Class: 2 women, one of whom shows some modifications, join Petra, who instructs live as she does the workout. While all three do the routine well, they’re more average people doing a dance workout than professional dancers, which goes along well with Petra’s non-intimidating approach.

Music: For most of the workout you’ll get bland instrumentals (some of which I’ve heard on other exercise videos), but for the Finale a vocal song with a bit of pep in its step. The cool-down song has a little bit of vocals in it, too, and is taken from the Evolution soundtracks.

Set: interior space with blue walls, “windows,” and a few potted plants in the corner.

Production: clear picture and sound. The camera angles try to be helpful, so you almost always see legs and feet; in fact, they seem to eschew close-ups of the face in favor of close-ups of the lower body (but thankfully not just showing the feet – I don’t know about you, but I kind of need to see the whole leg).

Equipment: a pair of sneakers (although I’ve done this barefoot). If you work out on carpet make sure you can pivot or follow the modifier to leave out the pivots.

Space Requirements: You should be able to grapevine to each side, take a big step back, and take a few steps forward. This one can be condensed a little if you’re in tighter quarters, although if you have the room you’ll find ways to use it.

DVD Notes: Your main menu options are Play Program, Introduction, Workout, Finale, Cooldown, and Credits. Note that there are no chapters within the “Workout” segment, so if you wanted to skip the warm-up or something you’ll be hitting fast forward on your remote.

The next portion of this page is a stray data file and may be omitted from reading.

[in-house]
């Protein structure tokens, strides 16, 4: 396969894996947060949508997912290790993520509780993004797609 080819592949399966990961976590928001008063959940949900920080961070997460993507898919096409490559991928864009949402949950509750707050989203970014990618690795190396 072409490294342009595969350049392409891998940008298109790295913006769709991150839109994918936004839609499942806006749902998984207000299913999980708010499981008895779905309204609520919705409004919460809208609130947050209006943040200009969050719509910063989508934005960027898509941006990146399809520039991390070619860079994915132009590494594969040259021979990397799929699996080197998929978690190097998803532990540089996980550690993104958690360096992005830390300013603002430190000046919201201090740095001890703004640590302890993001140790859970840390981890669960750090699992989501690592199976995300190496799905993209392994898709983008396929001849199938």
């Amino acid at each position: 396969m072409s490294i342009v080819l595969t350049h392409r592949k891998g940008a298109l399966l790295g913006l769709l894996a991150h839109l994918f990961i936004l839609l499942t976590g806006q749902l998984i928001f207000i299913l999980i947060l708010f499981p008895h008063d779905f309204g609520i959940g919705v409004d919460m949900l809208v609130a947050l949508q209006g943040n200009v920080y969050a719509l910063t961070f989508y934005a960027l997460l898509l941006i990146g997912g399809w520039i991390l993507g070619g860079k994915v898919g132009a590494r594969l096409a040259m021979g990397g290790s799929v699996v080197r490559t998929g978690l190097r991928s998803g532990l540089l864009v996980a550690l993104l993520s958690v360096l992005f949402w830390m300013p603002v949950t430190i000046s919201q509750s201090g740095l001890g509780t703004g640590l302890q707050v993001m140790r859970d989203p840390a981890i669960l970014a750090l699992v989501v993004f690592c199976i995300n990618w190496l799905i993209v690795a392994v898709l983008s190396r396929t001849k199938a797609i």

Comments: This is the oldest of Petra’s three dance workouts that she’s released on her own, the others being 3, 2, 1 Dance and Just Dance. (She also has a dance DVD for the 10 Minute Solution series, Dance Off Belly Fat). Of the three 321 Dance definitely gets the most buzz on the boards, and most of it is positive. Just Dance seems to have found its fans, too. So I don’t know if I missed the interest in PK Grooves because I came to Petra’s dance DVDs so late – I only started getting into them last year – or if it really isn’t that widely used, known, or liked.
I don’t have 321 Dance, but in comparison to Just Dance I found this one slightly less intense, slightly more challenging to learn and do in terms of the choreography, and slightly more aerobics than dance. The music is better and the set is brighter on Just Dance, too. I like this one all right, but I don’t love it like I do Just Dance.
A few other notes: Petra definitely draws from the same choreography well across her repertoire; many of the same steps appear again and again in her workouts, although she adds them together differently so she’s not repeating blocks of choreo. And this is definitely not as intense as Petra’s Bootcamp Boogie, another all floor workout, but that one has athletic segments alternating with the dance sections.

Instructor Comments:
Petra is a solid and good cuer; in fact, she cues well enough you’ll actually notice when she holds back on a cue or doesn’t explain something as fully. She pretty consistently cues all of the moves throughout the routine, although for the last few TIFTs she cuts down on that some. She not only mirror cues but also provides helpful directional hints like “inside leg” or “television foot” to ensure you’re on the correct foot. Petra teaches the next layer via the “watch me” method, although sometimes she doesn’t mention the last step that she’ll change or throw in.
Petra is upbeat, encouraging, and very natural on camera. I’m usually not the biggest fan of peppy personalities, but I like Petra; in fact, I find her endearing and charming. She’s about making exercise fun, and her goal is to see you happy and healthy, which is one of my main exercise goals.